There is also 800.173 Drop Wire and Cable, which talks about it "running from the last outdoor support to the primary protector" and being "listed as being suitable for the purpose."

Seems that being "listed and suitable for the purpose" would be your requirement, as with a lot of things in this trade.
 

Todd0x1

Senior Member
Location
CA
Dumb question, but this is Class 2 wiring on a house. Can't you pretty much run that anywhere however you want?
 

Jerramundi

Senior Member
Location
Chicago
Occupation
Licensed Residential Electrician
Dumb question, but this is Class 2 wiring on a house. Can't you pretty much run that anywhere however you want?
Not dumb. No such thing. If there was such a thing, I would have been booted from the forum a long time ago, lol.

600.33(A)(3) Wet Locations. Class 2 cable used in a wet location shall be listed and marked suitable for use in a wet location. So technically, this would apply to cable run in the conduit too.
 
Location
Portland
Occupation
Security camera installer
How long is the run across the gate location where you need to underground?
The distance is about 59' from the side of the building where it starts, to the end of the driveway. The remaining 190' is along the fence and could be left above ground.

@Jerramundi. Would you be able to tag that other forum you found that cable? It is likely that I'll either go across the driveway with the vehicle ramp or bite the bullet and go aerially. There is another 10' section that I have to do that anyway so might just do it twice...

Thanks again, everyone! Sticking to reading the whole discussion, so if anyone has any more input, I'm open! :D
 

oldsparky52

Senior Member
If you have cable rated for direct bury, and if you have a concrete driveway you could cut a groove in the concrete (actually have someone else do it if necessary) then sandwich your cable between layers of backer rod and cover with SL-1 .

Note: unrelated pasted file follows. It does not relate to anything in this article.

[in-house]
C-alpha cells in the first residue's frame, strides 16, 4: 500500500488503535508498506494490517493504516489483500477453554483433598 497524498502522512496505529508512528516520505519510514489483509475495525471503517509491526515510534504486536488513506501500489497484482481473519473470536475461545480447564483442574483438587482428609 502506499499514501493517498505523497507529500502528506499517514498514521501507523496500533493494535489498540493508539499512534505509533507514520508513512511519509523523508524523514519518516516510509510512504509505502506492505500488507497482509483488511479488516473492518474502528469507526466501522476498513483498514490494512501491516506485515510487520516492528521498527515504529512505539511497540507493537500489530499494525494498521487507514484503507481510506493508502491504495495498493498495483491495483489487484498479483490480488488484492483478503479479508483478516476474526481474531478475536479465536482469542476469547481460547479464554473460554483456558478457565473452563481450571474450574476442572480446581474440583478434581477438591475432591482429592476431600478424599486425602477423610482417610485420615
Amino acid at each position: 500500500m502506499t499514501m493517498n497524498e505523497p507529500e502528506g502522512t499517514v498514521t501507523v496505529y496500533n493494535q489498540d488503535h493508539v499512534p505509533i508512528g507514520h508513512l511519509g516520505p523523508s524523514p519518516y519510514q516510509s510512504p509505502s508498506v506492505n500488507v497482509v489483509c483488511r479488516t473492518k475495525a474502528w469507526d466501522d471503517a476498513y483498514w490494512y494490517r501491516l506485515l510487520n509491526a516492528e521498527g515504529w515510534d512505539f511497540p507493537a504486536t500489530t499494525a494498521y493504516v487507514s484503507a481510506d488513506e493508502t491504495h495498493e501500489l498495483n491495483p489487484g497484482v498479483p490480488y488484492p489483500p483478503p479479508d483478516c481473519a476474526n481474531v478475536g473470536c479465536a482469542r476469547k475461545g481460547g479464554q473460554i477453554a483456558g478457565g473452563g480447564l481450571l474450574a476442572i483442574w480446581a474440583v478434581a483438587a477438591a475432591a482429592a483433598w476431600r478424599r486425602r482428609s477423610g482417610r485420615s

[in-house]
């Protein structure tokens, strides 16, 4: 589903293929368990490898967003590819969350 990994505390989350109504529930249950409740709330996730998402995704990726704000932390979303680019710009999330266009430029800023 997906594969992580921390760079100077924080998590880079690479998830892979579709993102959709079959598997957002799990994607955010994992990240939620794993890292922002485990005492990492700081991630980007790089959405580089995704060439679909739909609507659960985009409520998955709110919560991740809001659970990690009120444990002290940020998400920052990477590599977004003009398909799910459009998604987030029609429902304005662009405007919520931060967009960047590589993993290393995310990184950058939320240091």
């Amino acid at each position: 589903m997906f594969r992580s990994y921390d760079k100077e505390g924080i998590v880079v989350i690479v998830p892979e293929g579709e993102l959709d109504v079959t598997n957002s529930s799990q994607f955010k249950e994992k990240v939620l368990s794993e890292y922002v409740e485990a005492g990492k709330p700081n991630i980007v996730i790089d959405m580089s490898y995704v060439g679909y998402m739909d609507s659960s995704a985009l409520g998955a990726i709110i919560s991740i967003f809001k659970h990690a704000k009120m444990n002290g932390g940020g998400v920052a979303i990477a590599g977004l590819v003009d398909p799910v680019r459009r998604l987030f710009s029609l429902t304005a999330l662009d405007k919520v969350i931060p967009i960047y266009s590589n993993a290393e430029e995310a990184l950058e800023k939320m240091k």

I doubt this would be code compliant, but it gets you across the road. With low traffic expectations I doubt the cable would be damaged. We used to do this for tank monitoring at gas stations. Works well in concrete, does not work in asphalt.
 

jusme123

Senior Member
Location
NY
Occupation
JW
The distance is about 59' from the side of the building where it starts, to the end of the driveway. The remaining 190' is along the fence and could be left above ground.

@Jerramundi. Would you be able to tag that other forum you found that cable? It is likely that I'll either go across the driveway with the vehicle ramp or bite the bullet and go aerially. There is another 10' section that I have to do that anyway so might just do it twice...

Thanks again, everyone! Sticking to reading the whole discussion, so if anyone has any more input, I'm open! :D
Do you want to be remembered as a DIY or professional?

#1. A DIY would run conduit across the top of a residential driveway.

#2. A professional would saw cut the driveway and bury the conduit at the code prescribed depth.

Stop trying to get this sites permission to do something half assed.

The choice is yours, #1 or #2
 
Location
Portland
Occupation
Security camera installer
Do you want to be remembered as a DIY or professional?

#1. A DIY would run conduit across the top of a residential driveway.

#2. A professional would saw cut the driveway and bury the conduit at the code prescribed depth.

Stop trying to get this sites permission to do something half assed.

The choice is yours, #1 or #2
There is nothing "half assed" about what I'm trying to accomplish. I have done extensive research outside the bounds of this site, but was looking for other professional advice. I am new to RMC conduit, but have been running cable on smaller projects for some time. This project is one of the largest I've ever done, and of course I want to be "remembered as a professional."

I should clarify, this is not a residential driveway. It is for a car lot where they sell hundreds of cars. The area that the conduit would be theoretically run atop the driveway would be by a locked gate that hasn't been used in 11 years, but they would like to maintain it's ability to be used if necessary.

I don't feel it is necessary to describe why I don't want to dig the conduit but that's why I'm here, to discover more options than only one person--myself--could originally think of that would also be professional, to code jobs.